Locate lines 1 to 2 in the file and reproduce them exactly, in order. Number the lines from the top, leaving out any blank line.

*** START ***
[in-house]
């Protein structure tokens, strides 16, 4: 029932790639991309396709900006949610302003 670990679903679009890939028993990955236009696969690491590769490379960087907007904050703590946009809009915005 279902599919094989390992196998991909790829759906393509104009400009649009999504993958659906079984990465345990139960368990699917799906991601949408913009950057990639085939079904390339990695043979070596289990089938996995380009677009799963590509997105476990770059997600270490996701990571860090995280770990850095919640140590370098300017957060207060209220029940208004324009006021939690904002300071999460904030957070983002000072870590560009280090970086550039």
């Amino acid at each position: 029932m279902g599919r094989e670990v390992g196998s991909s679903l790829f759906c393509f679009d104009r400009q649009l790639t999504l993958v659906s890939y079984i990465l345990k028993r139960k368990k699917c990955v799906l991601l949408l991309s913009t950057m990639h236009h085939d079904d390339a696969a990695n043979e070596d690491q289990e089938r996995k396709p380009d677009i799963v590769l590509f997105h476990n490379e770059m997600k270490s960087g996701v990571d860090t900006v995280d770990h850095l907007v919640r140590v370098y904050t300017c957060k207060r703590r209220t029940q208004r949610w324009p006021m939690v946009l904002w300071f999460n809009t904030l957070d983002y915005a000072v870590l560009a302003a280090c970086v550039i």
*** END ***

[in-house]
């Protein structure tokens, strides 16, 4: 029932790639991309396709900006949610302003 670990679903679009890939028993990955236009696969690491590769490379960087907007904050703590946009809009915005 279902599919094989390992196998991909790829759906393509104009400009649009999504993958659906079984990465345990139960368990699917799906991601949408913009950057990639085939079904390339990695043979070596289990089938996995380009677009799963590509997105476990770059997600270490996701990571860090995280770990850095919640140590370098300017957060207060209220029940208004324009006021939690904002300071999460904030957070983002000072870590560009280090970086550039």